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The Spokesman-Review Newspaper The Spokesman-Review

Saturday, February 16, 2019  Spokane, Washington  Est. May 19, 1883
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Hunting 2009

Your guide to hunting in the Inland Northwest.


Work, luck key to elk hunt

With bull elk in the rut full throttle, any respectable bowhunter who can fib his way out of work or break out of jail is trying to bugle one into arrow range. The rest of Washington’s elk hunters must wait until later in the fall, with a notable exception:

Expanding elk still elusive in NE Washington

“Elk are the bright spot in northeastern Washington big-game herds – but that doesn’t mean they’re easy to hunt,” said Dana Base, Washington Department of Fish and Wildlife biologist in Colville. “I’m convinced we have more elk than at any time in the past 20 years in the three northeast counties, and certainly they are more widely distributed.”

Idaho’s new hunt

More than 15,000 hunters have purchased tags for the first authorized wolf hunts in some 80 years in Idaho and Montana. Experts say few of these hunters are likely to bag a wolf. However, here’s some advice to help improve the odds.


In brief: Blue Mountain hunters should expect road delays

Blue Mountains hunters may experience delays on main roads into prime bear and elk hunting areas this fall. Salvage logging will be underway until the snow piles up to reduce danger from snags along roads in areas burned by forest fires.

Check stations critical to game management

Check stations will be open for northeastern Washington deer hunters during two weekends at Chattaroy and four weekends at the Deer Park truck scale. Hunters should stop “so we can collect data for better management that maximizes hunter opportunity,” said state wildlife biologist Dana Base. “The check stations are a chance to hear from the hunters about field conditions.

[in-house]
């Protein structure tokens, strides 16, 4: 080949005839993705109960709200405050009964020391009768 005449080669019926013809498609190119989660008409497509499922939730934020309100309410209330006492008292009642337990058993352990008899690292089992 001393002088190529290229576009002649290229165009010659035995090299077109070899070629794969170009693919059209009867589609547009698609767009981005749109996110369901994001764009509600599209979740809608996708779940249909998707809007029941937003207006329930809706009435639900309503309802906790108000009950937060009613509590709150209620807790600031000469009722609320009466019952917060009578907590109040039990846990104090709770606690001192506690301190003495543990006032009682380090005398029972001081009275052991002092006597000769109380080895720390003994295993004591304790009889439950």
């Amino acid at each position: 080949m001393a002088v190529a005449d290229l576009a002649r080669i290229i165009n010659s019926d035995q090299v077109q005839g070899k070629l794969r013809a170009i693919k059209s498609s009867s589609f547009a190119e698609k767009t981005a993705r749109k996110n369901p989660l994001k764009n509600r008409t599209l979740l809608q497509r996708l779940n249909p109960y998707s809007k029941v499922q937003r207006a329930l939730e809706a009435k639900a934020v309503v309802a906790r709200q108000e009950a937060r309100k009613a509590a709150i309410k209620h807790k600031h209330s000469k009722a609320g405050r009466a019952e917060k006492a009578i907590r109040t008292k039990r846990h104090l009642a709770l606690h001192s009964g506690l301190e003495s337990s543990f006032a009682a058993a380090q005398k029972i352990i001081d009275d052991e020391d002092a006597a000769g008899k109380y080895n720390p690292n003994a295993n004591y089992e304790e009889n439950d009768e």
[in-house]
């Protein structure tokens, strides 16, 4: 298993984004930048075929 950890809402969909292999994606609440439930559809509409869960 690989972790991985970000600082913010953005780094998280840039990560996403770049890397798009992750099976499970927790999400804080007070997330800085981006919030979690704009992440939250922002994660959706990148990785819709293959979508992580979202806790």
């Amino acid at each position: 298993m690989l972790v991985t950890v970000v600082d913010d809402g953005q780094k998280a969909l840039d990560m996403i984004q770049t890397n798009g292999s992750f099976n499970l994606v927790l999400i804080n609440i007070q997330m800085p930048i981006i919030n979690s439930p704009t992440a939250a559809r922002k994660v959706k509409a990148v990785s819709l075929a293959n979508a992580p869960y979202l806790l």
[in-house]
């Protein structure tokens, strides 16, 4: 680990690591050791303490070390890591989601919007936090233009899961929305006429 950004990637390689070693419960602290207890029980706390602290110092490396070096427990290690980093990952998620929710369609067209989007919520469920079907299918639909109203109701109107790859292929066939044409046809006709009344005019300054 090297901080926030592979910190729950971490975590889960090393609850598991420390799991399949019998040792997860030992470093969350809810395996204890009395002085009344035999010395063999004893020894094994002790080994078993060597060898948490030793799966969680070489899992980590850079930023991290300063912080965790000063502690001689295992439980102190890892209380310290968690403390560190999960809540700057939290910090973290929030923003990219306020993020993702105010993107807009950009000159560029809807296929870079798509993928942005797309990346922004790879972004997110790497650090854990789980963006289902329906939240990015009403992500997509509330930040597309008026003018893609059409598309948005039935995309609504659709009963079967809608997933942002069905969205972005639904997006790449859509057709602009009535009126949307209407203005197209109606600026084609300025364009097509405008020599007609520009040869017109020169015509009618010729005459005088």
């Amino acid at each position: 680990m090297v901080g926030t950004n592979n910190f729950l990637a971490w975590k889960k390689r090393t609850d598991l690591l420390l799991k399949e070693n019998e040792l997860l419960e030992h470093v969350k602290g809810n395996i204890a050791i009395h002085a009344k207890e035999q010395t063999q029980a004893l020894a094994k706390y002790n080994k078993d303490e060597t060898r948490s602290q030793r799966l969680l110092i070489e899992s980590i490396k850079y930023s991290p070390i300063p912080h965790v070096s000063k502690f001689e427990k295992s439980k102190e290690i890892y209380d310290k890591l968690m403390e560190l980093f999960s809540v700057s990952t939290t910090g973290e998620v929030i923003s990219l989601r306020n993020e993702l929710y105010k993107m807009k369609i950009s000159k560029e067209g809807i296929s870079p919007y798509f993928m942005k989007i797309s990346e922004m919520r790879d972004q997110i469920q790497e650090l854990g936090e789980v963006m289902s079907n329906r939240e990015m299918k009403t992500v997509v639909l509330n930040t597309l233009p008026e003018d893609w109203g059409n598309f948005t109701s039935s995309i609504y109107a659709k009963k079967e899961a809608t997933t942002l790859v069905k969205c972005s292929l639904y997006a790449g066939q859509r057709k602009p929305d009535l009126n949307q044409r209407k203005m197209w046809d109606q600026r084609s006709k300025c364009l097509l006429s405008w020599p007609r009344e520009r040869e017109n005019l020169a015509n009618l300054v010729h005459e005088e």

When wolves claim your kill

What if wolves were stalking the same elk you just found in your cross-hairs? Although extremely unlikely, wolves have sometimes tried to claim a big-game animal a hunter has just dispatched.

Birds poised for comeback

Upland bird hunters have reason for hope this year. Coming off one of the worst pheasant, quail and partridge years in memory, production appears to be up from Southern Idaho northward into Eastern Washington.

Where elk winter well

Deer and elk in Idaho’s Clearwater region have not suffered the winter losses that have plagued the Idaho Panhandle the past two years. While Panhandle seasons have been cut back this year, the Clearwater region has expanded some deer and elk hunting opportunities.

Make the right call for elk

Corey Jacobsen, a six-time world champion elk caller, has killed a bull in Idaho every year since 1996. And he’s willing to share how he does it. He’s a general contractor from Boise who describes himself as “a normal guy who works 50 hours a week.”

Preserve your hunt options

Hunters who don’t have a lock on a prime farm teeming with pheasants still have numerous options for hunting upland birds. •State and federal lands provide good bird hunting opportunity, including Corps of Engineers habitat lands along the Snake River.